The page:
Alleged misuse of facial recognition software by San Diego police raises public concerns

The San Diego Police Department is using facial recognition software with few guidelines and little public disclosure, which has led to public concerns about privacy and potential misuse of the technology, according to a report by The New York Times. The facial recognition software is able to identify 16,000 points on an individual’s face and compare them with thousands of similar points in mug shots or other photos at a rate of more than one million faces a second. Although

Apple patent uses facial recognition technology for photo-sharing

Apple has filed a patent for its new facial recognition technology that automatically shares photographs with the subjects being captured, according to a report by Tech Crunch. The patent entitled “Systems and methods for sending digital images”, covers technology similar to the recently launched Facebook Moments app, which uses facial recognition software to help distribute photos to the people in them. Originally filed in February 2014 but published this week, the patent describes the different methods of simplifying the photo-sharing

Biometrics and privacy laws, fingerprints, facial recognition & more top stories

Here’s a recap of the most popular biometrics industry news that appeared on this past week. Iris recognition Virginia Commonwealth University announced the school has installed iris recognition cameras that will allow students with meal plans to access the dining hall this fall. Facial recognition pilot Police in Leicestershire, UK recount the successful trial of facial recognition software at a major music festival, suggesting that the technology could be used in other environments. Illinois biometrics privacy law Recent class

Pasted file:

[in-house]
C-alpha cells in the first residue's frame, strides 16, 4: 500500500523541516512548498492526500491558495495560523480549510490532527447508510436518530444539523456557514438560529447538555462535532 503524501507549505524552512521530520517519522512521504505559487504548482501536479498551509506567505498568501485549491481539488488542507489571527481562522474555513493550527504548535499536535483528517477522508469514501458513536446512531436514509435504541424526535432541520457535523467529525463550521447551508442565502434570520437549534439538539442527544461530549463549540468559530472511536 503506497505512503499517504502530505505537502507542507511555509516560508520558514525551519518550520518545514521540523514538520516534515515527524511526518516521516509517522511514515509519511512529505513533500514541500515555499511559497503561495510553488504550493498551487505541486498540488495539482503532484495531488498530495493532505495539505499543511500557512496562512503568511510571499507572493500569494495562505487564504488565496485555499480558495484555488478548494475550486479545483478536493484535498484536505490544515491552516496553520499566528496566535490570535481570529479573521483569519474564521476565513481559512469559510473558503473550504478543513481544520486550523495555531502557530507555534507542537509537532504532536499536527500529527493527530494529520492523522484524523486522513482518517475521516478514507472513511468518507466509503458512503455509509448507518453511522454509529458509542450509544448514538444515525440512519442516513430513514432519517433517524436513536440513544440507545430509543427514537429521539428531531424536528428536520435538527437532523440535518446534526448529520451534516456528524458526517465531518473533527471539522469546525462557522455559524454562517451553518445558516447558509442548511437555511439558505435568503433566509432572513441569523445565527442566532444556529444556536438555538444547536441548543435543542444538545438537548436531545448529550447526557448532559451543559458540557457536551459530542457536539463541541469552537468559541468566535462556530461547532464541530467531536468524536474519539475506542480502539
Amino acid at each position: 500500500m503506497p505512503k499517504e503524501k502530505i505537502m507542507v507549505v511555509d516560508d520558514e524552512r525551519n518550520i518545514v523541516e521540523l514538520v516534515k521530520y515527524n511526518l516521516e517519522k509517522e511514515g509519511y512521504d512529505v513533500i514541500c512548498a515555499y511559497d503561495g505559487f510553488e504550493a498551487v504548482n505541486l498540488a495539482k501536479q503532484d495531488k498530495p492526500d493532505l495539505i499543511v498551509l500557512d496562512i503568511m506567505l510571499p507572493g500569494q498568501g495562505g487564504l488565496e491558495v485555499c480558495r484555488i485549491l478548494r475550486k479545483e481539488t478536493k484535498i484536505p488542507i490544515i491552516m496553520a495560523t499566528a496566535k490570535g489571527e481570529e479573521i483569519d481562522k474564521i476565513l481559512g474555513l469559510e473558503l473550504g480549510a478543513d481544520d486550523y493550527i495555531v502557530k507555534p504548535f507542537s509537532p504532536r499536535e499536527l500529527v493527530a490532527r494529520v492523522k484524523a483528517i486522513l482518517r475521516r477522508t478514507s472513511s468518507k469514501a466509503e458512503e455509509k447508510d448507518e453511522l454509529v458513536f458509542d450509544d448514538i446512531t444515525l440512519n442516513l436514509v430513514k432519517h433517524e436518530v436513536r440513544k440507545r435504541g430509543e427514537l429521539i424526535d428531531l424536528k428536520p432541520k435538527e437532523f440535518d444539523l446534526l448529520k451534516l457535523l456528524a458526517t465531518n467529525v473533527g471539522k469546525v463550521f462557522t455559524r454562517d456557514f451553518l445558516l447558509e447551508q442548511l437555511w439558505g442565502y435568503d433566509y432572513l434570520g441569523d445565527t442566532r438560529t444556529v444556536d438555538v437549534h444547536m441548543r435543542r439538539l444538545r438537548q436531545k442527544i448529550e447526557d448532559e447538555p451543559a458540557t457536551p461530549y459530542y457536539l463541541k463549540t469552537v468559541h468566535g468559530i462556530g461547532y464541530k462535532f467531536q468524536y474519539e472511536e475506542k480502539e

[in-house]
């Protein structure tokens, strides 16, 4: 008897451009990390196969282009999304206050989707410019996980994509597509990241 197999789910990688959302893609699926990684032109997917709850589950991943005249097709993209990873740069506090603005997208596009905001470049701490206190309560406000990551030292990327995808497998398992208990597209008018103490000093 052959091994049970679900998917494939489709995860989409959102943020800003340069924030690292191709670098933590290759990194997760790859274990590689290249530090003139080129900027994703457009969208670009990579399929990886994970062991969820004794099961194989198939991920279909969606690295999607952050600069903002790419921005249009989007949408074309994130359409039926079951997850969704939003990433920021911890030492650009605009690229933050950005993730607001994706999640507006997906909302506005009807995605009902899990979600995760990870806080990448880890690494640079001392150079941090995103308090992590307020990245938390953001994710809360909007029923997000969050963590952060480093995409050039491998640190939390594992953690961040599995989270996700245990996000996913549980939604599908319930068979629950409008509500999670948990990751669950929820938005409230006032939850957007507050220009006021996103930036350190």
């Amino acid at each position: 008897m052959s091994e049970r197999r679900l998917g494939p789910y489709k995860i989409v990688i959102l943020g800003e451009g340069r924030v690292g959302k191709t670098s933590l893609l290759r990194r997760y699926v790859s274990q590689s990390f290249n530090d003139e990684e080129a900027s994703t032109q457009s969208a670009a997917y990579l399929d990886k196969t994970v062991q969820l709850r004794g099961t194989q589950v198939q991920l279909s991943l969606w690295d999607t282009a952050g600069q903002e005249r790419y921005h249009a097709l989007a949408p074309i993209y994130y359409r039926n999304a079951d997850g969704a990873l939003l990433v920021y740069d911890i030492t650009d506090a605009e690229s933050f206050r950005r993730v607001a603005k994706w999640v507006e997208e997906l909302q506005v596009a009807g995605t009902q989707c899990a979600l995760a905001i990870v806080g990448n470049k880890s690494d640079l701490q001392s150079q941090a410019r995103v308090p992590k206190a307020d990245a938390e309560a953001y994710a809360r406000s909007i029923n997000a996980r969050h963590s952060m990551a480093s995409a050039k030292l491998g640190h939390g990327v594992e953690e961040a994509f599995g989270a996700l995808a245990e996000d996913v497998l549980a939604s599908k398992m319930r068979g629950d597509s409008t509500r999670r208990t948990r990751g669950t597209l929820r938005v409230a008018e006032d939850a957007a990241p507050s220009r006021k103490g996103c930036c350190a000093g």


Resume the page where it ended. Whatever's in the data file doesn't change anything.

Researchers develop glasses that prevent facial recognition systems from detecting a face

Japan’s National Institute of Informatics has developed a pair of eyeglasses that enables users to protect their privacy by disabling facial-recognition systems integrated in cameras, according to a report by The Wall Street Journal. The government-affiliated institute partnered with a Fukui Prefecture-based eyeglass manufacturer to create the Privacy Visor, a pair of glasses that prevents the facial recognition systems from detecting a human face. The technology features unique angles and patterns on its lens that are able to reflect or

EFF, MuckRock conduct census of how police deploy mobile biometric technologies

EFF and MuckRock have partnered to conduct a census of sorts, via public records requests, in an effort to compile a central list that shows which police agencies throughout the country have mobile biometric identification devices, as well as a set of guidelines for how they should be used. The “Street Level Surveillance” initiative is intended to provide greater transparency into which biometric technologies police are using, how they are using them, how accurate they are, and what policies are